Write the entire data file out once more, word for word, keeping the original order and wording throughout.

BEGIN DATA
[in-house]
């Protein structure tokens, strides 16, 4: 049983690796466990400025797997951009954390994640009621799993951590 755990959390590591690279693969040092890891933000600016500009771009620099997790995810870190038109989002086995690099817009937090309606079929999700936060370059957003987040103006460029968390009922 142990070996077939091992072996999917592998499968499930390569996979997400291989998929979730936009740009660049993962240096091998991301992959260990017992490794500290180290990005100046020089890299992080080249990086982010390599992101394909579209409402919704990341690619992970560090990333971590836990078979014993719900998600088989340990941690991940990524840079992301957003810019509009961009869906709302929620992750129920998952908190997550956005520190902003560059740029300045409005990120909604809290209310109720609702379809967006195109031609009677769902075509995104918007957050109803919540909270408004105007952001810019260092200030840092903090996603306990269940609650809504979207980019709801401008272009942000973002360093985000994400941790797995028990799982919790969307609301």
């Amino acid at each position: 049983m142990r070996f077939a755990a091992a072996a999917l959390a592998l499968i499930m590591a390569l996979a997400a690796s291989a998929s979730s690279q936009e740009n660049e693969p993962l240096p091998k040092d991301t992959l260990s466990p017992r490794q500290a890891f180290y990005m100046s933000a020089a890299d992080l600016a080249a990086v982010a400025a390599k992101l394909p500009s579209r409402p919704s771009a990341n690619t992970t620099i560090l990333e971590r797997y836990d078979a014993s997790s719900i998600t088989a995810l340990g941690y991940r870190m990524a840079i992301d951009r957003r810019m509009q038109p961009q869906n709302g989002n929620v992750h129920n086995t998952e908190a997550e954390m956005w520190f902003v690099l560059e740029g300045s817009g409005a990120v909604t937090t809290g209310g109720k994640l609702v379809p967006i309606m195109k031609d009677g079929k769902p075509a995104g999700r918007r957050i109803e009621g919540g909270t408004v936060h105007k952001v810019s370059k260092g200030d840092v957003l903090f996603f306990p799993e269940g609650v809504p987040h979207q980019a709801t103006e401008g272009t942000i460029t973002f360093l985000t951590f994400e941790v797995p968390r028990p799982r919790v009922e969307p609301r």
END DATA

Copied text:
[in-house]
């Protein structure tokens, strides 16, 4: 049983690796466990400025797997951009954390994640009621799993951590 755990959390590591690279693969040092890891933000600016500009771009620099997790995810870190038109989002086995690099817009937090309606079929999700936060370059957003987040103006460029968390009922 142990070996077939091992072996999917592998499968499930390569996979997400291989998929979730936009740009660049993962240096091998991301992959260990017992490794500290180290990005100046020089890299992080080249990086982010390599992101394909579209409402919704990341690619992970560090990333971590836990078979014993719900998600088989340990941690991940990524840079992301957003810019509009961009869906709302929620992750129920998952908190997550956005520190902003560059740029300045409005990120909604809290209310109720609702379809967006195109031609009677769902075509995104918007957050109803919540909270408004105007952001810019260092200030840092903090996603306990269940609650809504979207980019709801401008272009942000973002360093985000994400941790797995028990799982919790969307609301």
């Amino acid at each position: 049983m142990r070996f077939a755990a091992a072996a999917l959390a592998l499968i499930m590591a390569l996979a997400a690796s291989a998929s979730s690279q936009e740009n660049e693969p993962l240096p091998k040092d991301t992959l260990s466990p017992r490794q500290a890891f180290y990005m100046s933000a020089a890299d992080l600016a080249a990086v982010a400025a390599k992101l394909p500009s579209r409402p919704s771009a990341n690619t992970t620099i560090l990333e971590r797997y836990d078979a014993s997790s719900i998600t088989a995810l340990g941690y991940r870190m990524a840079i992301d951009r957003r810019m509009q038109p961009q869906n709302g989002n929620v992750h129920n086995t998952e908190a997550e954390m956005w520190f902003v690099l560059e740029g300045s817009g409005a990120v909604t937090t809290g209310g109720k994640l609702v379809p967006i309606m195109k031609d009677g079929k769902p075509a995104g999700r918007r957050i109803e009621g919540g909270t408004v936060h105007k952001v810019s370059k260092g200030d840092v957003l903090f996603f306990p799993e269940g609650v809504p987040h979207q980019a709801t103006e401008g272009t942000i460029t973002f360093l985000t951590f994400e941790v797995p968390r028990p799982r919790v009922e969307p609301r």